The bad guy made a good impression.
Thanks to his dusty butt.
In his nearly 21 years at the Orange County Sheriff’s Department Crime Lab, Lead Forensics Specialist Andrew Hayes figures he’s worked close to 5,000 crime scenes, from burglaries to homicides to officer-involved shootings to in-custody deaths to fatal traffic accidents.
Rarely has he come across a print so vivid and unusual than one left behind by a suspect last year on a residential burglary call.
OCSD deputies were looking for the suspect, who was evading arrest for an unspecified crime, when the suspect climbed into the attic of his apartment, made his way through a crawl space and then dropped down into the apartment of a neighbor, who was not home at the time.
Deputies called Hayes to the apartment when they found an open bottle of Gatorade and a clear impression of someone’s jeans-covered backside on an upholstery-covered bench.
Seems the bad guy got thirsty, helped himself to a seat, and indulged in a little hydration.
One of the many things forensic specialists do, in addition to pulling prints from crime scenes, is take pictures of crime scenes.
Hayes’ black-and-white photograph of the butt print won top honors in early August at the International Association for Identification’s annual conference, held this year in San Antonio.
Hayes not only bagged first place in the Judge’s Award competition. He also won the People’s Choice Award, which attendees vote on. He beat out more than two-dozen competitors. He recalls a competing photograph of bugs and maggots eating a frog. By comparison, Hayes’ shot is mild stuff.
Hayes had never entered the contest before, but he did at the urging of a former supervisor.
He named his entry:
The suspect left something behind
Clever, Hayes. Clever.
“I used side lighting to get a good image,” Hayes said. “I have never seen something like that. You just don’t get this at crime scenes.”
Hayes surmises that the suspect got his jeans dusty from climbing through the attic.
The butt print didn’t lead to an identification of a suspect — that would have made for an interesting suspect line-up of rear ends — but Hayes obtained a fingerprint hit from the Gatorade bottle.
“It was awesome,” Hayes says of winning the two photography awards. “I was like, ‘Really?’”
Hayes, who grew up in the Los Angeles area, caught the bug for CSI work — before TV shows in the early 2000s made “CSI” a household acronym — at Cal State Long Beach, where he majored in sociology with a concentration in criminology.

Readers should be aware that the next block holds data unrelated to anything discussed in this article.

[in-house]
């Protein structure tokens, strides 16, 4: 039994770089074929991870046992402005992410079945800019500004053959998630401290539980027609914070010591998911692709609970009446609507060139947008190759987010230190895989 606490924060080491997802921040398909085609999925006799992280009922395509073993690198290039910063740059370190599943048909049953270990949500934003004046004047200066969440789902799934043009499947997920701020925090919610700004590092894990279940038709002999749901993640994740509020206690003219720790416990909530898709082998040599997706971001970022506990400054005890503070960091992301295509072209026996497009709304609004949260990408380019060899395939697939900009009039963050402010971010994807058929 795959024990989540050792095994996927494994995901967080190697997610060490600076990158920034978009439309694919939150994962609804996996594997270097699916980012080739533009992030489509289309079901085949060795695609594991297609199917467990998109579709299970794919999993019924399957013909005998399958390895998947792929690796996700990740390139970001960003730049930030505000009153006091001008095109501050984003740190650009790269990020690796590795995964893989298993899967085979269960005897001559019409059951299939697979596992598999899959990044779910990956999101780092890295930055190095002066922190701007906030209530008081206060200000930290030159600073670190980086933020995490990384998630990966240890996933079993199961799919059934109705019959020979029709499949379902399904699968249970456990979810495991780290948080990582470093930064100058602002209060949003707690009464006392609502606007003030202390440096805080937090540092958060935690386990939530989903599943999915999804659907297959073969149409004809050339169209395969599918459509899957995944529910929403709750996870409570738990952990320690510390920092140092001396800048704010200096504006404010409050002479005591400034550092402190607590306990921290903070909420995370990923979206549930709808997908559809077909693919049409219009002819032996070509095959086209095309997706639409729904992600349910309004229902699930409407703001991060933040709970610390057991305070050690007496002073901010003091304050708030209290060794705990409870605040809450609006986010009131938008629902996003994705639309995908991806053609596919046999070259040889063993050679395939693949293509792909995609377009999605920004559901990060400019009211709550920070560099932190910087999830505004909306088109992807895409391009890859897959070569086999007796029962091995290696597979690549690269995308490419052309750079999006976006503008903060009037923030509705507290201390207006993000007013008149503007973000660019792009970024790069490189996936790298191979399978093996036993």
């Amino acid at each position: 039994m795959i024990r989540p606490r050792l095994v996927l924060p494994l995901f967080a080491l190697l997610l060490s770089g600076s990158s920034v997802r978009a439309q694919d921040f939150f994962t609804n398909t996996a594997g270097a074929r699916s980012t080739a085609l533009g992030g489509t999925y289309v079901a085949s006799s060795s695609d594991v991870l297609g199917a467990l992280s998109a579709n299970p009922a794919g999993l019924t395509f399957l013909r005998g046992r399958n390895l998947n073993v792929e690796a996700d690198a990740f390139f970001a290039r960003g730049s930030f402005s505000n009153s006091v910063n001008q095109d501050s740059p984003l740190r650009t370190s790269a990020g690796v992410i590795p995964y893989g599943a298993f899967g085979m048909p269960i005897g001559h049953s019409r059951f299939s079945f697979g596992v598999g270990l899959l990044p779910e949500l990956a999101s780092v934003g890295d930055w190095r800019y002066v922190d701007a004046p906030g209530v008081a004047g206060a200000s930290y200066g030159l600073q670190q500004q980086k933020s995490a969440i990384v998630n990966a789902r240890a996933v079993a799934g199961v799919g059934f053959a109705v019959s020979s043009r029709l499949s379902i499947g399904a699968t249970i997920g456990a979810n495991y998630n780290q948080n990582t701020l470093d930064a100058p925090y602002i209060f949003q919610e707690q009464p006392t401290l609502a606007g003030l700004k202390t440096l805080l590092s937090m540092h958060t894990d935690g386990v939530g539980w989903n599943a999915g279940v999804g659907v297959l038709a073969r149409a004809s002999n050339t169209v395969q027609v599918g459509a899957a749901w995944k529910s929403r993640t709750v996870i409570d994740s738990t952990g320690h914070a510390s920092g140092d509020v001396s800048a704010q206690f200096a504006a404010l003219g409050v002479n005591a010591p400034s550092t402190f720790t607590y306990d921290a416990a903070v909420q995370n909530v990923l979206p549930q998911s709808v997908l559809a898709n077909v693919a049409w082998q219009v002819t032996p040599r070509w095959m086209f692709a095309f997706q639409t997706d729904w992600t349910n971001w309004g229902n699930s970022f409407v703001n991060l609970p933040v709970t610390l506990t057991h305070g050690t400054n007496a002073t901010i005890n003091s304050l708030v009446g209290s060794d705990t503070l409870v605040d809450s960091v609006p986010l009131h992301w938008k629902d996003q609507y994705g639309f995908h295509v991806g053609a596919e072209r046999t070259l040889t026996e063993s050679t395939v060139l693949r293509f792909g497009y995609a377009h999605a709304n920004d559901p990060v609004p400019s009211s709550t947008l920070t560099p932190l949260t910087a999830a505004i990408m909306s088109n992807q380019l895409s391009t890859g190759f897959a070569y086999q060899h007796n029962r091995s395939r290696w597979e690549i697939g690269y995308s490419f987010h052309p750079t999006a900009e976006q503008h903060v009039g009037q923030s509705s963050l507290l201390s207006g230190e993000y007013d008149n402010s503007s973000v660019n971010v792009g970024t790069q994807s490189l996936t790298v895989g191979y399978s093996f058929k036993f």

His interest grew more shortly after he earned a master’s degree in sociology at Cal State Northridge in 1996.
While working as a grant writer for the Los Angeles Housing Authority, Hayes worked a few shifts a week as a volunteer on the Santa Monica PD identification unit. He rolled with forensic specialists to crime scenes.
“I realized this is what I wanted to do,” Hayes said.
After burnishing his resume with other college classes such as fingerprint classification and field evidence technician work, he landed a job at the OCSD Crime Lab in 1997, and has been there ever since.
Photography, Hayes notes, is a necessary interest and skill for anyone considering pursuing a career as a forensic specialist, which is a non-sworn position.
So is a strong stomach.
Hayes has seen, countless times, the ghastly aftermath of unspeakably grisly crimes and accidents.
“You focus on your job,” says Hayes, who works 3 p.m. to 1:30 a.m. four days a week. “You have to follow procedures, and there’s a lot of work to do. I sometimes will think about it (gross stuff) later when I’m talking to my colleagues.”
Hayes still rolls to crimes scenes, but as a certified footwear comparison expert he also spends time at his desk doing that and also tire track comparisons, two of his specialties. His screensaver on his desk computer is a photo compilation of footwear prints.
Outside of work, Hayes, who is married to an elementary school teacher, loves camping and travelling. Last year, he and his wife enjoyed a trip to Eastern Europe.
Shortly after he won the dusty butt photo awards, a colleague put a note up in Hayes’ cubicle.
The note congratulated him for his “booty-full impression.”